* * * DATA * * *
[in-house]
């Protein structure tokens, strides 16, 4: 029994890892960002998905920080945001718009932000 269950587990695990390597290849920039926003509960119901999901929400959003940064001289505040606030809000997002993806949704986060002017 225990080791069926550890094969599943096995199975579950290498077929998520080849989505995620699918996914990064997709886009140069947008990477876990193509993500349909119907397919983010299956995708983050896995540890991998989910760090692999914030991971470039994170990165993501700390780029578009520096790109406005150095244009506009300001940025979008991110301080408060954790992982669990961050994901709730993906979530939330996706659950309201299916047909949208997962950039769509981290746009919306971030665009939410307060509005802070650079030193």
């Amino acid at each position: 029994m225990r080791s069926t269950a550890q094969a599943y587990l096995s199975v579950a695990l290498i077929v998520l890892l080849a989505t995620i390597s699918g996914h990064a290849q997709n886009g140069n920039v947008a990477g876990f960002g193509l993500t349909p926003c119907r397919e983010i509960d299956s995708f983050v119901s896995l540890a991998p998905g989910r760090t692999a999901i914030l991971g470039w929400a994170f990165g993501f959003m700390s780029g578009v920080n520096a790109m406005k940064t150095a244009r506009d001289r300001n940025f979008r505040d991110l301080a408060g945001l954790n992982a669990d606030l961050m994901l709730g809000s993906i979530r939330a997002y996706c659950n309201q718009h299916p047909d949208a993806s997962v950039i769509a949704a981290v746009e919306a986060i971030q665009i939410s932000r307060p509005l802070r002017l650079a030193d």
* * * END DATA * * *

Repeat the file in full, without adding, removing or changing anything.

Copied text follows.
[in-house]
């Protein structure tokens, strides 16, 4: 029994890892960002998905920080945001718009932000 269950587990695990390597290849920039926003509960119901999901929400959003940064001289505040606030809000997002993806949704986060002017 225990080791069926550890094969599943096995199975579950290498077929998520080849989505995620699918996914990064997709886009140069947008990477876990193509993500349909119907397919983010299956995708983050896995540890991998989910760090692999914030991971470039994170990165993501700390780029578009520096790109406005150095244009506009300001940025979008991110301080408060954790992982669990961050994901709730993906979530939330996706659950309201299916047909949208997962950039769509981290746009919306971030665009939410307060509005802070650079030193």
């Amino acid at each position: 029994m225990r080791s069926t269950a550890q094969a599943y587990l096995s199975v579950a695990l290498i077929v998520l890892l080849a989505t995620i390597s699918g996914h990064a290849q997709n886009g140069n920039v947008a990477g876990f960002g193509l993500t349909p926003c119907r397919e983010i509960d299956s995708f983050v119901s896995l540890a991998p998905g989910r760090t692999a999901i914030l991971g470039w929400a994170f990165g993501f959003m700390s780029g578009v920080n520096a790109m406005k940064t150095a244009r506009d001289r300001n940025f979008r505040d991110l301080a408060g945001l954790n992982a669990d606030l961050m994901l709730g809000s993906i979530r939330a997002y996706c659950n309201q718009h299916p047909d949208a993806s997962v950039i769509a949704a981290v746009e919306a986060i971030q665009i939410s932000r307060p509005l802070r002017l650079a030193d």